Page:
Synopsis: The California coast is terrorized by two enormous prehistoric sea creatures as they battle each other for supremacy of the sea.
Ever since Stephen Spielberg’s rise to fame through the little tale of a killer great white shark going by the name of Jaws filmgoers have had a bloodthirsty obsession with the ocean’s greatest predators. In the near four decades since a wide array of copycats have tried unsuccessfully to seize the same sense of unknown terror that looms off shore. In the case of Megashark vs. Giant Octopus it’s a standard monster flick set up with a pair of scientists (one of them being Debbie Gibson) stealing a submarine and studying the migration patterns of whales while at the same time a military helicopter drops some experimental sonar transmitters in the same area disrupting the whales to the point where they crash into a nearby glacier freeing a hibernating Megalodon and a ginormous octopus. With chompers and eight arms unleashed on the modern world they quickly choose to take several millions years of pent up aggression out on a dumbstruck society. As time begins to run out and few options remain Gibson takes charge leading a ragtag bunch of scientists and a pony tailed Lorenzo Lamas into battle desperately searching for a way to deal with this terrifying double dose of teeth and tentacles. Realizing that contemporary artillery is having little to no effect on either beast and inspired by the legendary boxing match Thrilla In Manilla between Muhammad Ali and Smokin’ Joe Fraizer humanity’s last hope is getting these two monsters to battle one another in a fight to extinction.
Throughout the history of mankind there have been some truly dastardly pair ups – Frankenstein vs. The Wolfman, King Kong vs. Godzilla, Billy the Kid vs. Dracula, Joe vs. The Volcano, Alien vs. Predator, Freddy vs. Jason, and who could forget a rivalry intense as Vanilla Ice vs. Justin Bieber however all those pale in comparison to the monumental showdown between the notorious Megashark and Giant Octopus. I mean go ahead and try to get an appointment with wildlife expert Jack Hanna or wait until next August and tune into Shark Week on Discovery Channel chances are they won’t even acknowledge the age old question – Why do sharks and octopuses have such an undying hatred for one another? It remains one of those mysteries the likes of how far is up? Or why is the sky blue? Sure you could look long and hard and incorporate all sorts of scientific theory but as one day comes to a close and another begins it is easier to go with simple logic that both animals just can’t stand to be in the general vicinity of one another. In fact once the opening title logo pops up on the screen and these two prehistoric enemies are unthawed that’s exactly what they do, they head off on separate paths. I really can’t blame them for doing so as imagine getting into an intense argument with your roommate over who ate the last bag of Oreos when all of a sudden a freak ice age ends up cryogenically freezing you for 25 million years and then a weird accident ends up waking you up. Would you continue belittling one another immediately afterwards or would you suddenly realize that the world has drastically changed so nothing else really matters except exploring this new unknown. The Asylum has set up a film in which works well on one side of the coin whenever the Megashark pops up out of nowhere and causes a lot of collateral damage yet whenever Giant Octopus tries a relatively similar approach it becomes painfully repetitive. No matter how many times you see an octopus there’s nothing to get excited about it always has the same eight apendages so watching a tentacle fly out of the ocean and take down a navy aircraft or destroy an oil rig is about as exhilarating as working on your taxes or catching a marathon of The Boring World of Niels Bohr. Megashark vs. Giant Octopus teaches viewers valuable life lessons the likes of ‘Don’t love the ocean too much, it doesn’t love you back!’ or if you’re traveling on a jumbo commercial airliner and some turbulence begins to rock the plane whatever you do don’t tell the stewardess that you’re getting married in two days. Such a proclamation will only bring about the harbinger of death as well as an entirely new meaning to the idiom – Jumping the Shark. If you’re up to tackling this beast head on it’s going to take a pretty strong will and a high tolerance of bad acting from pretty much everyone who appears in front of the camera. As for the epic final confrontation between monstrosities there isn’t really much to write home about other than realizing you could probably be inspired to design a better ending with a keg of Old Milwaukee and a 10 year old copy of Adobe’s After Effects.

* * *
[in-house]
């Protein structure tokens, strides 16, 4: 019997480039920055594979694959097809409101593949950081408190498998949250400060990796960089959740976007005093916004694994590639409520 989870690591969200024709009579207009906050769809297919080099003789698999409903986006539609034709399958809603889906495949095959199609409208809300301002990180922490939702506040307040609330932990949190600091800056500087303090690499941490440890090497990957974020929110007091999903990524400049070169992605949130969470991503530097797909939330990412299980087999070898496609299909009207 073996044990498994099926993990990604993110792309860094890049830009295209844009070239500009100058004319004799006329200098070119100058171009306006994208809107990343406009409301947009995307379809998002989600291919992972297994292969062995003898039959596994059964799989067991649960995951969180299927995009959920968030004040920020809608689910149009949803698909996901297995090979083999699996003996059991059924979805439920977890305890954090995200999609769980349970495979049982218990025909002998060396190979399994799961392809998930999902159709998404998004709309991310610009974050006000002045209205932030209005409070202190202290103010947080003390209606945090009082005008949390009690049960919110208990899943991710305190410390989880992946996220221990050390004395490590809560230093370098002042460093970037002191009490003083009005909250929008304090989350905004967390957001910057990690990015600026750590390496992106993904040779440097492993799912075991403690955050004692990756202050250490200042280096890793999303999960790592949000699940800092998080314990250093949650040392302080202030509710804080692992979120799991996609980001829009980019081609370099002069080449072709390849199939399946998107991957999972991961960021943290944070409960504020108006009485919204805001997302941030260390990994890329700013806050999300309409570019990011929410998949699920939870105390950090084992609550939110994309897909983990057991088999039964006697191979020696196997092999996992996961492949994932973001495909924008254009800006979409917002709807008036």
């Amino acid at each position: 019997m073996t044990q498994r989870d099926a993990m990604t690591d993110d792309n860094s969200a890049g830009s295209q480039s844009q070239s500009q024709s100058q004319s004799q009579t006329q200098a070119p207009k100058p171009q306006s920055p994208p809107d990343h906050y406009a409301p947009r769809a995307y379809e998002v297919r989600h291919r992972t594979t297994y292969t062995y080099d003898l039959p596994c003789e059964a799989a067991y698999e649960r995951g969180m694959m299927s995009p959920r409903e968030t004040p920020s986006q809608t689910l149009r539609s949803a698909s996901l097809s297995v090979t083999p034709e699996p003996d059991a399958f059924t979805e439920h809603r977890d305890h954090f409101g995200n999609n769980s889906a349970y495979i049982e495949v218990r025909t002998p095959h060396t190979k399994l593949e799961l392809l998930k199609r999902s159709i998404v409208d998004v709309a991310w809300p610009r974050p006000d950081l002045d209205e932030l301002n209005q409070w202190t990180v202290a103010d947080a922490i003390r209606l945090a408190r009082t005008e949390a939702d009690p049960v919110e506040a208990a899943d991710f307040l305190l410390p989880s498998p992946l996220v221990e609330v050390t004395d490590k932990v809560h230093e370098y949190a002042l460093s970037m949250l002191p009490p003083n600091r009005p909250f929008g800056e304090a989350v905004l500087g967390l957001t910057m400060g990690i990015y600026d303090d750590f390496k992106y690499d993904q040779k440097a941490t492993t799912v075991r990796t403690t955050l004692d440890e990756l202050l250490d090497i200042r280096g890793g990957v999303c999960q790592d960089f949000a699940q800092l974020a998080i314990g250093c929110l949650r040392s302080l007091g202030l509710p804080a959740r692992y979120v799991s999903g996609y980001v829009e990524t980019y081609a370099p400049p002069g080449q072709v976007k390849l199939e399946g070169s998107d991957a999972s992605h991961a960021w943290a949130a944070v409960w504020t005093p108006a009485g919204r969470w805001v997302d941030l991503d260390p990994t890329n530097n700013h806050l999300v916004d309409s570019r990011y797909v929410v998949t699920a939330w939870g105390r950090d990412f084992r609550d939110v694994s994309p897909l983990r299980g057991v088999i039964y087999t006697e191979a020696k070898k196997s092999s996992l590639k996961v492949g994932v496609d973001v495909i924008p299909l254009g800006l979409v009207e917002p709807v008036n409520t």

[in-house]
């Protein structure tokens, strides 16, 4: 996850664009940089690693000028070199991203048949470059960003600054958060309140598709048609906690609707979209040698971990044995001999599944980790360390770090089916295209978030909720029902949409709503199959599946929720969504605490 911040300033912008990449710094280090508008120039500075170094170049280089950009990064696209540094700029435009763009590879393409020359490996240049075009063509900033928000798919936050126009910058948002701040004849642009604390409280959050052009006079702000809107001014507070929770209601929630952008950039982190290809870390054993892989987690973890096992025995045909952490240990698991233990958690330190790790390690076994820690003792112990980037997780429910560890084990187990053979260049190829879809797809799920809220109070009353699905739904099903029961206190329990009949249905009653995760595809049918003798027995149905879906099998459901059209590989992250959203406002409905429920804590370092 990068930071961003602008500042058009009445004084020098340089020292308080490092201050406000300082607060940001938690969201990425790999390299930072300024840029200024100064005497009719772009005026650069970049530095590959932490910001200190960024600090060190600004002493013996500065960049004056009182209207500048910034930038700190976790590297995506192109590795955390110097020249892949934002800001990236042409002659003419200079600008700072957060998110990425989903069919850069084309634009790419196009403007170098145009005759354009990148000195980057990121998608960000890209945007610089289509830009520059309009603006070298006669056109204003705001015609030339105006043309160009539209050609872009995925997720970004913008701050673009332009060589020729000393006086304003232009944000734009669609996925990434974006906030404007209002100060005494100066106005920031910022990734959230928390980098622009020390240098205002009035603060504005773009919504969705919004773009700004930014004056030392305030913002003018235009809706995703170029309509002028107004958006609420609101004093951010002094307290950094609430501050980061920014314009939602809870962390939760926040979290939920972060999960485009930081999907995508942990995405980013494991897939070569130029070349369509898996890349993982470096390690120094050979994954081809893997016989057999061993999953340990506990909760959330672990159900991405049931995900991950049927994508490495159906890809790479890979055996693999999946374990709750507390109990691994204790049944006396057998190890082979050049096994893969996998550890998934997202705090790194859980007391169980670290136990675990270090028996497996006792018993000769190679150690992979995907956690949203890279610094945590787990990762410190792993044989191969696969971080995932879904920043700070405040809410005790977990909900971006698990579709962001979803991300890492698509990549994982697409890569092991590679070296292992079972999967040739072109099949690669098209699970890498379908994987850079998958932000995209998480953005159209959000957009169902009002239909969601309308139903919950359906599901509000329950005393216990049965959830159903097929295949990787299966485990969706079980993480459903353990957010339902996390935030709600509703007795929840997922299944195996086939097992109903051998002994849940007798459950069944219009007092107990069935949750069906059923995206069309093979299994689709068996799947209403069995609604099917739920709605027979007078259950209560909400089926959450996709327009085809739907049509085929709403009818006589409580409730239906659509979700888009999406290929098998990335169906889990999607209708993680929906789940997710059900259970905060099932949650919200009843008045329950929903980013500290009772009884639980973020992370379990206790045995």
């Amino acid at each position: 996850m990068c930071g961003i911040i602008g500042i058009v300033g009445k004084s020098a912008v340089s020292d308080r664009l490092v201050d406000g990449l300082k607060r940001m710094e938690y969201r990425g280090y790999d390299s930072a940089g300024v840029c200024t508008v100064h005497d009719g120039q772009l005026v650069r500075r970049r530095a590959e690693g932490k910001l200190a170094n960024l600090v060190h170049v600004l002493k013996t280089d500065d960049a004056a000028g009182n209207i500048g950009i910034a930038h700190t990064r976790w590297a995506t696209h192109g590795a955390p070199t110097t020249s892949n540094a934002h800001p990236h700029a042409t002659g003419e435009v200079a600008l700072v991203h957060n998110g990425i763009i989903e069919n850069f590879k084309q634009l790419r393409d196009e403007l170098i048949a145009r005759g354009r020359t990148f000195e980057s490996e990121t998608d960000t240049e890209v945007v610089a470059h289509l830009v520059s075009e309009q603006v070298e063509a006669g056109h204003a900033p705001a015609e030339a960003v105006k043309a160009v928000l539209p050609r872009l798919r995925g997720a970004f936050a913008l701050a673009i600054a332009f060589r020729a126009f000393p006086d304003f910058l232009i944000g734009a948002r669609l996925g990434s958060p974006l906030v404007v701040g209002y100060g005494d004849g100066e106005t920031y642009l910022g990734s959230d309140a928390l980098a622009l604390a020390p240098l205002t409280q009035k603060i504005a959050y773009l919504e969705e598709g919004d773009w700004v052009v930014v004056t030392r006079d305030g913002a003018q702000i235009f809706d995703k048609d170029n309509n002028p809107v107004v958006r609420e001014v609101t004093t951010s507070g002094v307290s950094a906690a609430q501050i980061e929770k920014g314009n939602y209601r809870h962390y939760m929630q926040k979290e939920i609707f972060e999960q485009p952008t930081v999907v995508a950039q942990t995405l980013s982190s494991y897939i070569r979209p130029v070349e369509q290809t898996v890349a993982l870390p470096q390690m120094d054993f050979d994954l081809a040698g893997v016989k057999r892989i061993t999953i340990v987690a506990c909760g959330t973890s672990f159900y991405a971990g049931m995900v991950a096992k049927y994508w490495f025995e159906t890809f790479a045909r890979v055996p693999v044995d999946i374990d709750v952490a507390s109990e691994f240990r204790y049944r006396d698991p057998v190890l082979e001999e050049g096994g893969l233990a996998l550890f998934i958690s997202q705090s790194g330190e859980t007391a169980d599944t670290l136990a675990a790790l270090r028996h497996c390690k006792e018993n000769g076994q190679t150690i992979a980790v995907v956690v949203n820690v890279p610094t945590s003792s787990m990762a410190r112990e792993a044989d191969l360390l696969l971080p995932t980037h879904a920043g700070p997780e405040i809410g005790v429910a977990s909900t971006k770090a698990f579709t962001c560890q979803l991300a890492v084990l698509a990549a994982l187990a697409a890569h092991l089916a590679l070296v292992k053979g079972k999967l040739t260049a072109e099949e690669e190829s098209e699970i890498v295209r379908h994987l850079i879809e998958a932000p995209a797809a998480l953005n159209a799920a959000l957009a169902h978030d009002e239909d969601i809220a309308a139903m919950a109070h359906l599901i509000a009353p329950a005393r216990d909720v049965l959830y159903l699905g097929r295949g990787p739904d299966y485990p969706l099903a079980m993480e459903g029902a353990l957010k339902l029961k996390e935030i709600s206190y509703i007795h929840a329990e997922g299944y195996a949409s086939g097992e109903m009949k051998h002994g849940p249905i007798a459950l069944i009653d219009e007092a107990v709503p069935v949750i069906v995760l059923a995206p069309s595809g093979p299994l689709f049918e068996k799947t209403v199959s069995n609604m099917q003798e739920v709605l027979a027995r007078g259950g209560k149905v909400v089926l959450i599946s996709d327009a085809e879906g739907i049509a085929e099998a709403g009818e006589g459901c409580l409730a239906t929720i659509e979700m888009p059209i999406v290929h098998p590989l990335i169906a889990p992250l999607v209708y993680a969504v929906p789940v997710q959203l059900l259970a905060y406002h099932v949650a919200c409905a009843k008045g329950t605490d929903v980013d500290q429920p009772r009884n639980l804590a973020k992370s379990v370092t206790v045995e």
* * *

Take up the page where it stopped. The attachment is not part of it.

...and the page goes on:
Final Grade: D+
Hell is when the VCR starts eating your VHS collection & spitting the remains back out at you…